“Hmm yes, there’s supposed to be a bus stop over the hill there,” he pointed behind himself. “Follow the road just over the hill I believe.”
A little taken aback by the octave and tone, I set off to look for the likely-mythical bus station over the hill. It was such a nice day, I seriously couldn’t complain. The further away from the station I ventured, I began to notice that I’m actually in a very remote part of Scotland. I’m surrounding by hilly farms on one side and wonderful, petite beach cottages on the other.
It’s impossible to visit Ireland and not come across loads of sheep. Many will just hang out in the middle of the road as if they have a death wish. The sheep here are much more brutal and tough-natured. I have no idea what kind of heinous breed these sheep are, but they are glaring at me with such ferocity – I’ll be honest, I’m a little wigged out. They have large swooping horns and are as dirty and matted as could be. Seriously, these f#&%ing things look like some sort of crazed beasts from animal horror movies.
In my head I’m always planning the next trip I wish to take and it’s hard to imagine how I’ll pay for all of them – my latest bright idea would of course be successful, right? I figured, anywhere I go, I’d be able to just simply hitchhike to save money. You see it all the time in the movies, so why not me?
Well, there’s no bus stop, of course – I guess I’ll give it a go. Throwing my fist in the air, I poke out my thumb while mustering up the most pathetically sad face I possible can. Before my flight over the pond, I finally gave into the hipster hype and read ‘On The Road’ by Jack Kerouac. Word on the street is, he traveled back and forth between New York and Los Angeles, solely by hitchhiking. Granted he did this in the late 1940’s, but I still believe it’s possible to travel this way. Unfortunately for me at this point, this is starting to become a worthless endeavor. My best result is a guy giving me an enthusiastic thumbs up wave type-of-thing.
I journey on, walking for the better part of an hour along the hilly coastal road. In the distance a small weathered beach cottage draws my eye from over the hill in front of me. Next to the cottage is an antiqued, well-manicured cemetery. A white, rusty pickup truck is parked on the road, half way on the overgrown berm. Approaching the truck, I wave and smile to show that I’m not serial killer – but if they only knew the sort of journalist monster I really am. First impressions from afar told me they were just simple folk – two gardeners, I assumed.
A man with a toothless grin (I’m talking a serious toothless grin – he maybe had a total of five teeth strewn randomly throughout his jaw line) spoke first as he opened the passenger side of the truck, “Who ya be lad?” Questioned the larger plump, unkempt man around the age of 45 by mere appearance. His cheeks were patched with red splotches and his head is bald and beading with sweat. I think years of being lax with care has aged the poor man, and if I had to make an accurate guess, I’d have said he’s probably mid-thirties actually.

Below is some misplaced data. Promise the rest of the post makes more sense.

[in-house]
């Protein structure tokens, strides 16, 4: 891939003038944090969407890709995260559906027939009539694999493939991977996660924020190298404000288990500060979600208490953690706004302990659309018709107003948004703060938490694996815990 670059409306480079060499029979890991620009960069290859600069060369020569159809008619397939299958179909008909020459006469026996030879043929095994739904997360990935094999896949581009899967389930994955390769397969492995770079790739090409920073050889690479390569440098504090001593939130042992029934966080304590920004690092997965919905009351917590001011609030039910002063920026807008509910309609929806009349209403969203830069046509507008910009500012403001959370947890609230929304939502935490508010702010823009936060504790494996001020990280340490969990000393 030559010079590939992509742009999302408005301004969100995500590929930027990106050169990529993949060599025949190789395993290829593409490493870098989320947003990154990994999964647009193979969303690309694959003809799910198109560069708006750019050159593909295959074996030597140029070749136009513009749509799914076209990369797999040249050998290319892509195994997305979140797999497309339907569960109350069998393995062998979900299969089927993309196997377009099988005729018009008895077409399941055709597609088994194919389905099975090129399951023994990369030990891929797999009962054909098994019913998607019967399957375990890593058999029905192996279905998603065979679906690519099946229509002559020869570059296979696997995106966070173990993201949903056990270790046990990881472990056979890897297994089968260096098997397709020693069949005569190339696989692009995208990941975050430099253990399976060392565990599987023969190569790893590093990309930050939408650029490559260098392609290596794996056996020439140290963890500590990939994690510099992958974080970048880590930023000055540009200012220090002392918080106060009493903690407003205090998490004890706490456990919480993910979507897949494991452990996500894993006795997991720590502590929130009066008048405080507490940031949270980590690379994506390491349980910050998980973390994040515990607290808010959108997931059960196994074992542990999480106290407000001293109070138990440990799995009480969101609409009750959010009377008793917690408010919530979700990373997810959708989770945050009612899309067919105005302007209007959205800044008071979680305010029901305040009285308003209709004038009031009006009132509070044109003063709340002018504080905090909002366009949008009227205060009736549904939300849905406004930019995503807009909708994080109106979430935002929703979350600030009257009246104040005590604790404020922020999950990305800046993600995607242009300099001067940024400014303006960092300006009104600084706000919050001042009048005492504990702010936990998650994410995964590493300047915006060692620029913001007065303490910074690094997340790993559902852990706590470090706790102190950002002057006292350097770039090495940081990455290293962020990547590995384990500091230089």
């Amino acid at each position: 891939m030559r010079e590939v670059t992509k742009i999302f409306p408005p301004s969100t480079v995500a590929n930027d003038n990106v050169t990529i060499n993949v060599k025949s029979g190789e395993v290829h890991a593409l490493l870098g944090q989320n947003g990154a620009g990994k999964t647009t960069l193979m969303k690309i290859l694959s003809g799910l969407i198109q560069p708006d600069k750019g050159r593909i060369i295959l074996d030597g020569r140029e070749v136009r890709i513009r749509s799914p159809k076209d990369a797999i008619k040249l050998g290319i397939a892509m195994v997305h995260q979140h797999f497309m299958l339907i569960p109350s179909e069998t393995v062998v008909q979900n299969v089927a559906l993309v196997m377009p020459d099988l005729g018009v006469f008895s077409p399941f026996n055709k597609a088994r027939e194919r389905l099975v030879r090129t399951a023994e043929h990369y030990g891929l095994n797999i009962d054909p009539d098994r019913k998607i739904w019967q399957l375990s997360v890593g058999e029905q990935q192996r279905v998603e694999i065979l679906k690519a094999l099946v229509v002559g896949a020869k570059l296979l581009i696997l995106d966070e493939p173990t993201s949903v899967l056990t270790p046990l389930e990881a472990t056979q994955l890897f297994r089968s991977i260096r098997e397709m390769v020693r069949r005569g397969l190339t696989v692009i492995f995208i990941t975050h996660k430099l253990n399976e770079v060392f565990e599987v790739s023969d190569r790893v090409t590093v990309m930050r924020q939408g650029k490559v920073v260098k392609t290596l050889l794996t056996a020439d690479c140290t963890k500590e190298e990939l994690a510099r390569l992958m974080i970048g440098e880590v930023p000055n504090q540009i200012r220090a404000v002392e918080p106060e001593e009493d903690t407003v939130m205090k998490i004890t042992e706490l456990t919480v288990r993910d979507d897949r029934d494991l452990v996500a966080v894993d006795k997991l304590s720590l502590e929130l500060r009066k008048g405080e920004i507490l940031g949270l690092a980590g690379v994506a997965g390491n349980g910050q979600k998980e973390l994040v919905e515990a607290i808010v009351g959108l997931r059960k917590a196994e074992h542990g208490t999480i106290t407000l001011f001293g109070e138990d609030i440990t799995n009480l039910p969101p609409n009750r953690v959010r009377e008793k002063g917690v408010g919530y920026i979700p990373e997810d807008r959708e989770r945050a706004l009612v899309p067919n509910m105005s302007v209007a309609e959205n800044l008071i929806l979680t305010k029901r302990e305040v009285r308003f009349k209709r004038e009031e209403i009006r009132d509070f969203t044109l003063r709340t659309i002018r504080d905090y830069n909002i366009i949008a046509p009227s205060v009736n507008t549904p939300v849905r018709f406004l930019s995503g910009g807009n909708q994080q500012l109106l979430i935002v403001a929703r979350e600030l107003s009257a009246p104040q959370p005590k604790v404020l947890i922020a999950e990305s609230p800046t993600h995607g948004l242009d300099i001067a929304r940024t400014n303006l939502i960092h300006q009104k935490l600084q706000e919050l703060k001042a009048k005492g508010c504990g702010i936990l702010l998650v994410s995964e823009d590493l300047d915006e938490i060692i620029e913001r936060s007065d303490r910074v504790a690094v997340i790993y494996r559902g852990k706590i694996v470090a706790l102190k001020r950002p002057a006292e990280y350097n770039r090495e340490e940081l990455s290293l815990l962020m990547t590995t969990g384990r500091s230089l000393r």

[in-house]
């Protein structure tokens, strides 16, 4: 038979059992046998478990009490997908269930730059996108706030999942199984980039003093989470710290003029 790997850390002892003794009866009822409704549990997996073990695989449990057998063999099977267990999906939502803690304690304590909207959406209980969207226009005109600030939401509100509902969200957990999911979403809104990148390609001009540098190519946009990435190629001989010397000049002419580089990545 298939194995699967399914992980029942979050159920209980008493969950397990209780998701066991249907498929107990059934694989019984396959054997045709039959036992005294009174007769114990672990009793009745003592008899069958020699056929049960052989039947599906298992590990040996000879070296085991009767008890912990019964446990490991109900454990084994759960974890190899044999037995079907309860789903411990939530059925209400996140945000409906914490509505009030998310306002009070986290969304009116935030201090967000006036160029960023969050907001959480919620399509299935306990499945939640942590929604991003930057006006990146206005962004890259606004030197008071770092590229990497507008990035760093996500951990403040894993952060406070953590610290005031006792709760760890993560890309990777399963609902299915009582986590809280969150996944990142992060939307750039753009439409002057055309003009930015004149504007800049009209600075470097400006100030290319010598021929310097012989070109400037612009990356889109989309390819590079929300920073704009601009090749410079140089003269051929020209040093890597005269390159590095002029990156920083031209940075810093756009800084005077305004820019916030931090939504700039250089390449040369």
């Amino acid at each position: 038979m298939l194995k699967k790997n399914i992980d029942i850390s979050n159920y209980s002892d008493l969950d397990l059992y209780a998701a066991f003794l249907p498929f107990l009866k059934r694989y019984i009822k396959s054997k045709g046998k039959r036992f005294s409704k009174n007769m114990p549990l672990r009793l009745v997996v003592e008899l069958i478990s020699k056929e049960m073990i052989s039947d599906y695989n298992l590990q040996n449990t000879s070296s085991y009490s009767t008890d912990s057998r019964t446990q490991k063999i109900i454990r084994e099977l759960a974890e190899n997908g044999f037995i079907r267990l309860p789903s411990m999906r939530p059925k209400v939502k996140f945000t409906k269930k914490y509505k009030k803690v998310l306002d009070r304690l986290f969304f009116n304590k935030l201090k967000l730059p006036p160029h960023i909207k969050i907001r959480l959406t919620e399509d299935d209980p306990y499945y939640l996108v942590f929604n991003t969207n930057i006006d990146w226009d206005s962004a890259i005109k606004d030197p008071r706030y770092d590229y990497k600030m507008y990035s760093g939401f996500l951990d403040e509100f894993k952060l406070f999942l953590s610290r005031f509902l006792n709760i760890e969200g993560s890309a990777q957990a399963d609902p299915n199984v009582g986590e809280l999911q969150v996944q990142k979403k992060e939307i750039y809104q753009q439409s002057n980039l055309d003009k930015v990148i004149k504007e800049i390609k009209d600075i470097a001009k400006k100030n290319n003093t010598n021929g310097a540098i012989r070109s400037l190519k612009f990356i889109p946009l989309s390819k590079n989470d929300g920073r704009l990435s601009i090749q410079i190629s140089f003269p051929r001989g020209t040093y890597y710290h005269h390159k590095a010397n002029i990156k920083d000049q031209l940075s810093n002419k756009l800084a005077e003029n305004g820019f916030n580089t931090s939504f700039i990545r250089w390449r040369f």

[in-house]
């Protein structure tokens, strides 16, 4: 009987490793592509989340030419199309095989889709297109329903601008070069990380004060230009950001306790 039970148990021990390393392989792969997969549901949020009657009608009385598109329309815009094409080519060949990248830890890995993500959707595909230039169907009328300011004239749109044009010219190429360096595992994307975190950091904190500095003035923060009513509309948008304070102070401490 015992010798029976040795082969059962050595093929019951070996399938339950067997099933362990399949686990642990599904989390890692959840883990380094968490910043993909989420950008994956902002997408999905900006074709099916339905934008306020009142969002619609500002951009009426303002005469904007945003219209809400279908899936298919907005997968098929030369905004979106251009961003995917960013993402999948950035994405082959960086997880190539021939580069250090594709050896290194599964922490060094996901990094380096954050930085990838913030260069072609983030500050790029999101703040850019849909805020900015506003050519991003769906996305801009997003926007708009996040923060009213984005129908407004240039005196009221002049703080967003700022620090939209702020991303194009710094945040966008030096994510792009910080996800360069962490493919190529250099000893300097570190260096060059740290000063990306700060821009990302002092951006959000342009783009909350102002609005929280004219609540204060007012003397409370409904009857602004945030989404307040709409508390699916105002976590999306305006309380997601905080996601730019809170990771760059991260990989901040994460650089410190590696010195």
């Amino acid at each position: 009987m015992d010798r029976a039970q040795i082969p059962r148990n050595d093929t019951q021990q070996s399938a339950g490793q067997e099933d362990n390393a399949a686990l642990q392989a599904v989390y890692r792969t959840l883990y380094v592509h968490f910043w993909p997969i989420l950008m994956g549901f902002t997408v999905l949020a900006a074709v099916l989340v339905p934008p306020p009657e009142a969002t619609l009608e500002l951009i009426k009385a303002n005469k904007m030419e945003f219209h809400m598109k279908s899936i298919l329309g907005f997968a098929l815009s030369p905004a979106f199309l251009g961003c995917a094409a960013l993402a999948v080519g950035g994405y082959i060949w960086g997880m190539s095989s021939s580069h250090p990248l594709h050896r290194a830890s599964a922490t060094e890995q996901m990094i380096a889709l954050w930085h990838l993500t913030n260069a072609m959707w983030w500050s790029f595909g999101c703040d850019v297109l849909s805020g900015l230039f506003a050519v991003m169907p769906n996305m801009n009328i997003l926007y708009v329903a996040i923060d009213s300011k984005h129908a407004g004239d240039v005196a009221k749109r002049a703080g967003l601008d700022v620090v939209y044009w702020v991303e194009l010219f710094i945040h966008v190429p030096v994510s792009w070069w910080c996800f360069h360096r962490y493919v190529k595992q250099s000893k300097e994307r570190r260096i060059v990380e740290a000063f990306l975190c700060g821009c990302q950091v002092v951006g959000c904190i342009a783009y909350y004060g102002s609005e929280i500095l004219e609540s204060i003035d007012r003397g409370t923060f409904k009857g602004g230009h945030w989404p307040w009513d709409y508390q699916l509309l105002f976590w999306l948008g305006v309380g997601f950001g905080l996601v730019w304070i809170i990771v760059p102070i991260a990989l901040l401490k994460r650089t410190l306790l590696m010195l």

“I’m Brandon,” I told him. “I’m backpacking, just off the ferry over there,” and I point behind me. “I’m trying to find my way to Stranraer for the train.”
He nodded vigorously and with a heavy Scottish accent, he explained that I had another hour’s walk ahead of me. I weighed my options and decided to have them call for a taxi.
We chitchatted as we waited. We discussed the States, and they asked where I was from and where I was heading. Just like majority of the normal folk that I meet throughout my travels, they – of course – have heard of New York, Chicago and Los Angeles. I tested them about Ohio and they’ve heard of Cleveland, which fondly enough is only a couple hours from my hometown.
Enjoyable to talk with and all, I thought – but there’s something off about these two. Focusing their gaze behind me – over my shoulder – over and over. Locking eyes, nervously from time to time.
“Are you groundskeepers of the cottage and cemetery?” I ask, thinking this is the logical answer – with a truck bed full of tools, shovels and gardening instruments. From what I could see, they had a few tarps and some sod lying in the bed as well.
Strangely, the situation became tense. They glanced at each other and the man-of-few-words through our conversation thus far, shrugged me off and slowly said, “Eh, not exactly mate”. He ended the statement with a snare that broke into a quiet, malevolent snicker.
Taken aback, I smile and nod appropriately, as if it was nothing. I felt my first twinge of uneasiness since traveling abroad this time around – I mean, I’m in a strange European country over 3,600 miles from home; a remote area with no one around.
I decide to pretend all is well and I start to play with my phone and act like I’m looking through my itinerary or something of the sorts. Instead, I’m actually entering in all the details from this encounter, just in case something happened to me. If my phone and I were separated, there was at least a trace of information as to my whereabouts.
The two men got out of the truck cab and started rummaging through the contents of the bed, pulling a few shovels, hoes and the green grass-like tarp. They were about 50 yards from me when they began to dig at a place only two feet from a headstone in the far end of the cemetery.
Fifteen minutes went by, and I began to think there will never be a taxi cab to steal me away from these men. I glance away towards the shoreline, and catch a glimpse of evil from the corner of my eye. It’s one of those moments where goosebumps permeate your body and you’re terrified to catch a glimpse of what your conscious has already sensed. As I stood there, my gaze transfixed on the beauty of the waters, I forced myself to peer into the shadows that had crept from my sightline and into my heart. I shuddered at what I saw. And I shut my eyes, forcing out the horror that had become my reality.